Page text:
Mexico's Murder Rate Is so High It Has Altered the Life Expectancy of Men

The murder rate in Mexico is now so high it has altered the overall life expectancy of men living there. By analyzing cause-of-death data from the Mexican Institute of Statistics, researchers have discovered the staggering impact homicide is having on the nation—with the murder rate between 2005 and 2015 rising by 53 percent compared to the decade before.

A team from the University of California, Los Angeles (UCLA) found that in the state of Chihuahua, 8,943 men between the ages of 15 and 50 were killed over 2010 and 2011. That's nearly three times the number of U.S. troops killed in Iraq between 2003 and 2006.

Life expectancy in Mexico has steadily increased since the 1940s. However, recent data indicates it has started to stagnate.

The latest study, published in American Journal of Public Health, looks at life expectancy data over 20 years. In the decade between 1995 and 2005, life expectancy for men at the age of 15 rose from 57.08 years to 58.25 years. Over the following 10 years, life expectancy for men at the age of 15 only rose by half a year—a slowdown that has been directly attributed to a surge in murders, as the government's "war on drugs" with cartels spills over to the civilian population.

The researchers believe any increases in life expectancy being experienced by men in Mexico are being offset by the escalating murder rate.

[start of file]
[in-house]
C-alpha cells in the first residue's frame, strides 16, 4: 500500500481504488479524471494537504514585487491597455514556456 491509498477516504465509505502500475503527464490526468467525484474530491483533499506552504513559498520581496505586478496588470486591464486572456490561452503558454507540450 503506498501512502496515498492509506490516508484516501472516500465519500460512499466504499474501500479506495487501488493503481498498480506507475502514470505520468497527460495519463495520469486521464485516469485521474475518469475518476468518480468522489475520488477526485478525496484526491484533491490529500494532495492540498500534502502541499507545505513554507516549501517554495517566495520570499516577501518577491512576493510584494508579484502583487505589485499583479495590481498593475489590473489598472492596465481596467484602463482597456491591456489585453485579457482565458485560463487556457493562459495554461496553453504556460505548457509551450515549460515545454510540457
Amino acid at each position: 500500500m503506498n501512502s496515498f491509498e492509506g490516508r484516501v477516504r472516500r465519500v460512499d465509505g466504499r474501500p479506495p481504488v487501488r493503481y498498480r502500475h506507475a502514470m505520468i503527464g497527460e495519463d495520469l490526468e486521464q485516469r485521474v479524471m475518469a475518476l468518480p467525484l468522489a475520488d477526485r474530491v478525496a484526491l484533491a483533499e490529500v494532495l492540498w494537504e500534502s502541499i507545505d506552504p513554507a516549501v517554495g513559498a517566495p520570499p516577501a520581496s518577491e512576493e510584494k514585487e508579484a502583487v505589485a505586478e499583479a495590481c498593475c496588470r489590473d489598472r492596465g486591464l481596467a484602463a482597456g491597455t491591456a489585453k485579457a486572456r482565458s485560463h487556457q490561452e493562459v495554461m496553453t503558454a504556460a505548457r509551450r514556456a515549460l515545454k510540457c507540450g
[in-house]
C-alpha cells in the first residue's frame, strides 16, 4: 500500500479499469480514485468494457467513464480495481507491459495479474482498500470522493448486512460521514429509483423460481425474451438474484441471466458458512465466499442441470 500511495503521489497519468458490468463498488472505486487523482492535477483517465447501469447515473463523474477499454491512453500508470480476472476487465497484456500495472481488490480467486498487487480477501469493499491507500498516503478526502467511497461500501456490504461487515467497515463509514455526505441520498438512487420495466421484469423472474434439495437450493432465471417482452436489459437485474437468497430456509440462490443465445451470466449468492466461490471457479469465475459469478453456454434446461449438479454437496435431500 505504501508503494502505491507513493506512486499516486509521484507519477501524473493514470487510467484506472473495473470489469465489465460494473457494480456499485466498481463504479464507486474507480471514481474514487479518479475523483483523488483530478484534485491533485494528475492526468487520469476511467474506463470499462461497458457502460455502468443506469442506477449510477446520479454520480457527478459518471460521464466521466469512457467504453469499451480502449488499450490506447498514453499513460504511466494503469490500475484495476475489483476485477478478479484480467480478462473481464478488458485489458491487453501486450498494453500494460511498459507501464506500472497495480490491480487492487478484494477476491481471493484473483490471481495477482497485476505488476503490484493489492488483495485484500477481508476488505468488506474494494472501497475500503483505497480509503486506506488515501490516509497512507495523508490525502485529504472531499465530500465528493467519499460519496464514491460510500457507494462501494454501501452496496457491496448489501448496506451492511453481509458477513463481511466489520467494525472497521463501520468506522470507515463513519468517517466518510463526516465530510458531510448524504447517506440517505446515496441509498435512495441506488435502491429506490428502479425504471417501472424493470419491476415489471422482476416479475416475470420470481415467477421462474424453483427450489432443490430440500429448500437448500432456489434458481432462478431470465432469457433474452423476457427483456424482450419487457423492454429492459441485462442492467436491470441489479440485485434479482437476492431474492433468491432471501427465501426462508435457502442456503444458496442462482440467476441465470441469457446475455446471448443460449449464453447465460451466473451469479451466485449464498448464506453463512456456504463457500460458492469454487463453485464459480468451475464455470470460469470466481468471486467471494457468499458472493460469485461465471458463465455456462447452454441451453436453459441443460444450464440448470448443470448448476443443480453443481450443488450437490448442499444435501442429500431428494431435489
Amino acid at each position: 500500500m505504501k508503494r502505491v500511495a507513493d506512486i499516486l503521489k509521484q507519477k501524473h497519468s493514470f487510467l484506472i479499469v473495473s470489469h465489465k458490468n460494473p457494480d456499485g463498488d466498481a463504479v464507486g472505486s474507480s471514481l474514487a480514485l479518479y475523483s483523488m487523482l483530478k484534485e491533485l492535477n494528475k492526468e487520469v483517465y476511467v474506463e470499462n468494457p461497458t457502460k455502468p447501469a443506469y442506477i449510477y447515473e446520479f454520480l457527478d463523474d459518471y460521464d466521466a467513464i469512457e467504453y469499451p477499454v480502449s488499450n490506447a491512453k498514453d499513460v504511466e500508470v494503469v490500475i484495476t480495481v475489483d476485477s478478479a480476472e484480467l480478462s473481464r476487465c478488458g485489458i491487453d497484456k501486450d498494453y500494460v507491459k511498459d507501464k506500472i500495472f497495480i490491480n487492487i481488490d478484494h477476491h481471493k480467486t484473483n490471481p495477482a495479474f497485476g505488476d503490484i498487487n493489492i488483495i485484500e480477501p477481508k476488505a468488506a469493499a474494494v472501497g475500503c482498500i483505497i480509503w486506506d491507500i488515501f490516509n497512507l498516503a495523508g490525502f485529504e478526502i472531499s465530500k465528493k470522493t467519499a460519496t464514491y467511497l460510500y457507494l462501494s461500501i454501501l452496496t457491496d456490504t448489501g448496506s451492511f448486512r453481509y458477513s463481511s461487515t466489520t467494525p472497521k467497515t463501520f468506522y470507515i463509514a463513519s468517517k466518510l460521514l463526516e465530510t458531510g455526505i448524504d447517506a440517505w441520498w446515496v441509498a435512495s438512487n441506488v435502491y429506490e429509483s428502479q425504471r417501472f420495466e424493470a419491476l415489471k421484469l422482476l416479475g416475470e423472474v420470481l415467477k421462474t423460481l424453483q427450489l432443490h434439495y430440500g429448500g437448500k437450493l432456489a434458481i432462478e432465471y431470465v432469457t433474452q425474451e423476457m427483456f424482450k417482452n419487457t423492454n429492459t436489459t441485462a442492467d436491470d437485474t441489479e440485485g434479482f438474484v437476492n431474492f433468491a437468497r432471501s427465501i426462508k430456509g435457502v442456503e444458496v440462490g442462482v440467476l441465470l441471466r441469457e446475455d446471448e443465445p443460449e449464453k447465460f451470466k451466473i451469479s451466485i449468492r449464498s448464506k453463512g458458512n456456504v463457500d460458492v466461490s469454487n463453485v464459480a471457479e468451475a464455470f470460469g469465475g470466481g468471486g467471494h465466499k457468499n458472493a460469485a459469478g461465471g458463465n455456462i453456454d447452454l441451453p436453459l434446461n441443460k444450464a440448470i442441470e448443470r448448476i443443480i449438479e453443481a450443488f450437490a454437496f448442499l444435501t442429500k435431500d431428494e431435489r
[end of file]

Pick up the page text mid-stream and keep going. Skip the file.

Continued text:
"This study confirms that homicide is so widespread that even when considering all causes of death, it stands out as a factor in slowing growth in men's life expectancy," Hiram Beltrán-Sánchez, co-author of the study, said in a statement. The team also found there was a "temporary reversal" in the average life expectancy between 2005 and 2010.

Findings show that almost every state experienced a reduction in life expectancy because of murder, with Guerrero showing the biggest drop—in this Mexican state, life expectancy was reduced by almost two years between 2005 and 2010.

In the paper, researchers argue authorities have "failed to recognize and correct the detrimental consequences in health and human rights that suppressive and drug-prohibition policies have had on the population."

They say current policies that focus on military action against the drug cartels are not working—and that a focus on education and community programs is more likely to reduce the risk of violence, as has been seen in other countries.

The research follows a report by Mexico's Secretariat of Security and Citizen Protection that showed there were over 33,000 murders in Mexico in 2018—the highest number since records began. Over the year, 33,341 murder investigations were opened across the country. That is a 15 percent increase on 2017, where 25,036 homicides were reported. Guanajuato was found to have the most murders, with 3,290 homicides.

"If the number of homicides continue to increase it is likely that they will still have an impact on life expectancy," Beltrán-Sánchez told Newsweek. "So far there does not seem to be signs of a decline in homicides.... There is an urgent need to replace current policies with policies that are less focused on military actions against drug cartels."

This article has been updated to show life expectancy estimates are based on when men are aged 15. According to 2016 data from the World Health Organization, the life expectancy of men in Mexico is 73.9.

mexico murder rates
A member of the Forensic Services and Forensic Sciences Laboratory of the General Prosecutor’s Office of Chihuahua, works with an acrylic reproduction of a human skull in Ciudad Juarez, in Chihuahua state, Mexico, on October 9, 2018. Mexico’s homicide rate increased drastically between 2005 and 2015. Herika Martinez/AFP